Title: Boyfriend Material
Author: Alexis Hall
Publisher: Sourcebooks Casablanca
Genre: Contemporary Romance
One (fake) boyfriend
Practically perfect in every way
Luc O’Donnell is tangentially–and reluctantly–famous. His rock star parents split when he was young, and the father he’s never met spent the next twenty years cruising in and out of rehab. Now that his dad’s making a comeback, Luc’s back in the public eye, and one compromising photo is enough to ruin everything.
To clean up his image, Luc has to find a nice, normal relationship…and Oliver Blackwood is as nice and normal as they come. He’s a barrister, an ethical vegetarian, and he’s never inspired a moment of scandal in his life. In other words: perfect boyfriend material. Unfortunately apart from being gay, single, and really, really in need of a date for a big event, Luc and Oliver have nothing in common. So they strike a deal to be publicity-friendly (fake) boyfriends until the dust has settled. Then they can go their separate ways and pretend it never happened.
But the thing about fake-dating is that it can feel a lot like real-dating. And that’s when you get used to someone. Start falling for them. Don’t ever want to let them go.
I wasn’t sure where to start this review because while I enjoyed Boyfriend Material and found most of the book funny, I just felt it was missing that spark.
As Boyfriend Material is a romance, I need to find myself rooting for both of the main characters from the first page, and sadly in Boyfriend Material, I couldn’t. The book follows Luc, who I did like as a main character, and while I found myself getting annoyed at his decisions in the beginning, he did start to redeem himself. However, when it comes to Luc’s love interest Oliver, I feel that I didn’t know him well enough to make a judgement on him for most of the book. All of Oliver’s character development happens in the last 15% of the book, and by that point, I had lost interest in him. When it comes to the side characters, I don’t think that enough development went into most of them for me to have any interest in them. I would have loved to have seen them interact more with the main characters, so they felt more necessary to the plot.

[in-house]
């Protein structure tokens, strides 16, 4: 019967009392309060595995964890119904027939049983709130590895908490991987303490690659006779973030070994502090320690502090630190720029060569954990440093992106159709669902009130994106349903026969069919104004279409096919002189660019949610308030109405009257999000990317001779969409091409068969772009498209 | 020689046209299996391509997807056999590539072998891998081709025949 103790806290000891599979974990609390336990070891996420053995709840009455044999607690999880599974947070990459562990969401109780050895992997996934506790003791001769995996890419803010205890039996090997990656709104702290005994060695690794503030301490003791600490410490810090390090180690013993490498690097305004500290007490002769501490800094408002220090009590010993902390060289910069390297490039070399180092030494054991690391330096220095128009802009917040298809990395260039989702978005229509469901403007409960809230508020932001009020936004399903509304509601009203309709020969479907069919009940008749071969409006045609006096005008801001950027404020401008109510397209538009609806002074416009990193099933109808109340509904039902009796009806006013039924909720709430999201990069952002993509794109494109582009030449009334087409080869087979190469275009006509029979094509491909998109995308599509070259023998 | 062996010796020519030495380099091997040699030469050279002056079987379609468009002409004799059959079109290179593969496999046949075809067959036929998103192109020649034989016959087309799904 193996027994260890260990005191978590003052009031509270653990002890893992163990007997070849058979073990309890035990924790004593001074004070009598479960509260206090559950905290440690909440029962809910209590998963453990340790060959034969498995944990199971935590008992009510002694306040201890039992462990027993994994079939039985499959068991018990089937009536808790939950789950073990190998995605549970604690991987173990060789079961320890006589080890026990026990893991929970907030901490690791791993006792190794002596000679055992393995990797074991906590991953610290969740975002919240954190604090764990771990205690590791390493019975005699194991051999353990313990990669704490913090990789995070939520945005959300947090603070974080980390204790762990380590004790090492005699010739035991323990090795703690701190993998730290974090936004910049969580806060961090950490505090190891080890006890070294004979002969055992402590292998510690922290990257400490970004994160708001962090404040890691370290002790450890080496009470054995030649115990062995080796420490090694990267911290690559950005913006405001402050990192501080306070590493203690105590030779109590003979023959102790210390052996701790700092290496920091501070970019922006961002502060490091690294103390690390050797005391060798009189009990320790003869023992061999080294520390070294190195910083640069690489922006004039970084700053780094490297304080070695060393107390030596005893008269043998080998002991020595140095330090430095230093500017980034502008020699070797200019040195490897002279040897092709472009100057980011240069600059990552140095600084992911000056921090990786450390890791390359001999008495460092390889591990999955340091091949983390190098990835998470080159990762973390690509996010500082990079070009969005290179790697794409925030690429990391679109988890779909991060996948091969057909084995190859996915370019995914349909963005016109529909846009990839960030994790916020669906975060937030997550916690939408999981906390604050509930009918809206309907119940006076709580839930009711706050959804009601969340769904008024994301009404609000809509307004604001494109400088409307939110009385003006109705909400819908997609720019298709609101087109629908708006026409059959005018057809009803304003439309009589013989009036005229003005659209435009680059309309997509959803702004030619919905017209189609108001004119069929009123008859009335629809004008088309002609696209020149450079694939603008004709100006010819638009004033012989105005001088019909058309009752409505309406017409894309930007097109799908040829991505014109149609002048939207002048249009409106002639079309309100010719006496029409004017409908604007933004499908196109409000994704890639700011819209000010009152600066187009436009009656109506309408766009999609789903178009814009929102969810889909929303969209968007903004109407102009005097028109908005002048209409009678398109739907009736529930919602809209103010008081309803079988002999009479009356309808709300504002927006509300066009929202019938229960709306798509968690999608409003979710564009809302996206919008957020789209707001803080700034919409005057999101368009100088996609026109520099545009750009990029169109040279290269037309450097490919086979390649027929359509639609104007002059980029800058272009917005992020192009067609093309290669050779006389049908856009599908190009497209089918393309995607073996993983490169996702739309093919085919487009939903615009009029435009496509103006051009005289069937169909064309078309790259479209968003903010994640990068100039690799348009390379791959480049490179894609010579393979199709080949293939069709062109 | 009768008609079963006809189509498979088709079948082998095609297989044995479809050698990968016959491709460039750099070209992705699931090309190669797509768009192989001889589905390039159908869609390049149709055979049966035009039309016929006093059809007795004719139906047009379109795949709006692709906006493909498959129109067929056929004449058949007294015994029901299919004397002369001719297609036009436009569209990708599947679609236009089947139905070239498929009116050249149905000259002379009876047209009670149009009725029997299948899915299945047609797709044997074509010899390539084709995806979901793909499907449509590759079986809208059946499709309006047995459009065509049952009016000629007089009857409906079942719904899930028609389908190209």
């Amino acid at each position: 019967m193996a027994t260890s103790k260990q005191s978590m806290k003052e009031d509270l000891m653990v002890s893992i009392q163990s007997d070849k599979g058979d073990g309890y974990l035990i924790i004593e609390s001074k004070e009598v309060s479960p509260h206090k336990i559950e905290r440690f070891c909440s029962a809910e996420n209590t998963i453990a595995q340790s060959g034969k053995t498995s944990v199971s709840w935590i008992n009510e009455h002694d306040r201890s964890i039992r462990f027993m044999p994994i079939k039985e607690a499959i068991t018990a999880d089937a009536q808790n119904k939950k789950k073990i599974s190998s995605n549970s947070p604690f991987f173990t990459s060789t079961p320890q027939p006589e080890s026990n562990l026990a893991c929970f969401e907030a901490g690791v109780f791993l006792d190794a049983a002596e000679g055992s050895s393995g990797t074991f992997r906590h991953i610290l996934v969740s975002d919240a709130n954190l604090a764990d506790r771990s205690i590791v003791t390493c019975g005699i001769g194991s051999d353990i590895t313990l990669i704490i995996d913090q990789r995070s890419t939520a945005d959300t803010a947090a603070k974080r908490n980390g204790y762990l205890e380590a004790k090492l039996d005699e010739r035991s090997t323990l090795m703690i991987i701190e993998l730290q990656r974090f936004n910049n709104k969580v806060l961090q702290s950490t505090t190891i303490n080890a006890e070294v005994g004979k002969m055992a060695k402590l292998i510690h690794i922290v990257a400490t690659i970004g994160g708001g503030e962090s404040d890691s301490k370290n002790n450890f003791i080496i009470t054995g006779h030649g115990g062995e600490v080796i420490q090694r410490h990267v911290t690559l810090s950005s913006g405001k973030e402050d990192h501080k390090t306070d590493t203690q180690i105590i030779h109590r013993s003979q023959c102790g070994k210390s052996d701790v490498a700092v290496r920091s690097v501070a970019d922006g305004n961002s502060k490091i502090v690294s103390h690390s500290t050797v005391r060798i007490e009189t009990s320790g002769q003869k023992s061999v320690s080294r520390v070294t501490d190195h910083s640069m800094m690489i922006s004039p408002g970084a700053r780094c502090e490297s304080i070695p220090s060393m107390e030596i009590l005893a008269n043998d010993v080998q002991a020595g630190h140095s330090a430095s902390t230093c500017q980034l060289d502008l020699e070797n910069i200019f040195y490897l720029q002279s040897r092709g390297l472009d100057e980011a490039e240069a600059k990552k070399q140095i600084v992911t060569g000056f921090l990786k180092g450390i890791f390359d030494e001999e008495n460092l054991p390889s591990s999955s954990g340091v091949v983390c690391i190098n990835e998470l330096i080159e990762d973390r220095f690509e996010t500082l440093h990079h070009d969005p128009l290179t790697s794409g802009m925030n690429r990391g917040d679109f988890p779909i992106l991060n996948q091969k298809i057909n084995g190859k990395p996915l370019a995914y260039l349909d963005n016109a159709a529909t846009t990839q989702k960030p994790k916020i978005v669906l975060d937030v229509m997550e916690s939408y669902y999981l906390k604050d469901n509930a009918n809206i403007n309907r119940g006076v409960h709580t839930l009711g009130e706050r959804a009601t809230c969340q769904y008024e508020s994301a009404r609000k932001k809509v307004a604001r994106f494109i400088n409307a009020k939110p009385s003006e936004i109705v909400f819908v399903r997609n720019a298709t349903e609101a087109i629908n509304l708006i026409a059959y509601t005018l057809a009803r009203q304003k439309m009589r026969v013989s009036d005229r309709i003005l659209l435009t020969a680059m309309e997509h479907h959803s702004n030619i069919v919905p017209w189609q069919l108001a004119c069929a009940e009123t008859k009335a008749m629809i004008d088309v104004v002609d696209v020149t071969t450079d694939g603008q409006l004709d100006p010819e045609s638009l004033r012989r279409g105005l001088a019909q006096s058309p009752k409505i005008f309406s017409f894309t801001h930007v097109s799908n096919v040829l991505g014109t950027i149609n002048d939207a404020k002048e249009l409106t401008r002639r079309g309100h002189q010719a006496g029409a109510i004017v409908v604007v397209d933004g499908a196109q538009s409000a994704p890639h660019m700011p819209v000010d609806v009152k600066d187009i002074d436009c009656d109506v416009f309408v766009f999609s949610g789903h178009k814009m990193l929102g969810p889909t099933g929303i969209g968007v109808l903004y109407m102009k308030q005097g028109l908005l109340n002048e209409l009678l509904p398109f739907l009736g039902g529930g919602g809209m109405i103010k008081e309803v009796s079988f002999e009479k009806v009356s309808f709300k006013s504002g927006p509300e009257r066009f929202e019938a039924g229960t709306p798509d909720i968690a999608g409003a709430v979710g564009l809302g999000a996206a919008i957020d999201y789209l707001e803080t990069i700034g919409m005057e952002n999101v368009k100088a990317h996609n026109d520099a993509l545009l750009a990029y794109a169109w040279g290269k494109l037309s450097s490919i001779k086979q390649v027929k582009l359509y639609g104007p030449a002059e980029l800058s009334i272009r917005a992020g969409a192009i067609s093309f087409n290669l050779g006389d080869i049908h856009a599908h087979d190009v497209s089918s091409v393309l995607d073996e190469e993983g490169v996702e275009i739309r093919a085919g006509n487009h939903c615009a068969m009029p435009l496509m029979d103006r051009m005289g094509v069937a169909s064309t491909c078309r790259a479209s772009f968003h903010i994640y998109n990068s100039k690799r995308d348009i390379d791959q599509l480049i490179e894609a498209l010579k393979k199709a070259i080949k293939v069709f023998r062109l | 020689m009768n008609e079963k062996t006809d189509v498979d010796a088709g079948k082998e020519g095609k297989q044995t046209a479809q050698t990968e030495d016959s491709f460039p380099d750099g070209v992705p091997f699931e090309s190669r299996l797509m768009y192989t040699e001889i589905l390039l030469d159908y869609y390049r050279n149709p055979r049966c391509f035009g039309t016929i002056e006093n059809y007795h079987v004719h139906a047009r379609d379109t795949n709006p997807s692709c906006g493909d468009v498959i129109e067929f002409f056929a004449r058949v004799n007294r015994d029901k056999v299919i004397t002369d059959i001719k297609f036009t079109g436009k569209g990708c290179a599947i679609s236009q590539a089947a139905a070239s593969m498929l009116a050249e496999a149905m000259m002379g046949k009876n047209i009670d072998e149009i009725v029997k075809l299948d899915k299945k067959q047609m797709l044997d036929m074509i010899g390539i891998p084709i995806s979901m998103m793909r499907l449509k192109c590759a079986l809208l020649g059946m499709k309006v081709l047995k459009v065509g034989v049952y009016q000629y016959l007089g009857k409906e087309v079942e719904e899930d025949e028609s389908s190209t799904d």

Because I wasn’t invested in the main character’s as much as I wanted, the romance felt quite dull to me. It felt as if we were going around in circles most of the time, without any developments in the situation. When I thought that developments had been made, it actually turned out they hadn’t, which did start to annoy me. I think they could have been cute together if it had been developed more throughout the book.
When it comes to the conflict which most romance books have, I didn’t like the one in Boyfriend Material. The majority of the conflict occurs within the last 10% of the book, and it is resolved within the last 1%. This annoyed me as it didn’t feel like we got the complete resolution of the events and how they impacted the characters. I also didn’t like how the conflict started because of events that I felt were only included to be a bit of a plot twist, rather than adding more substance. Because this plot twist only occurred at the end of the book rather than earlier, it lost quite a bit of its meaning and the ability to have been developed further and made more impactful.
I will probably still look at some of Alexis Hall’s other works to see if any of them interest me, as I enjoyed my time reading Boyfriend Material. If you are in the mood for a funny romantic comedy, I would give Boyfriend Material a go, but be prepared to get a little bit annoyed and want to throw the book across the room.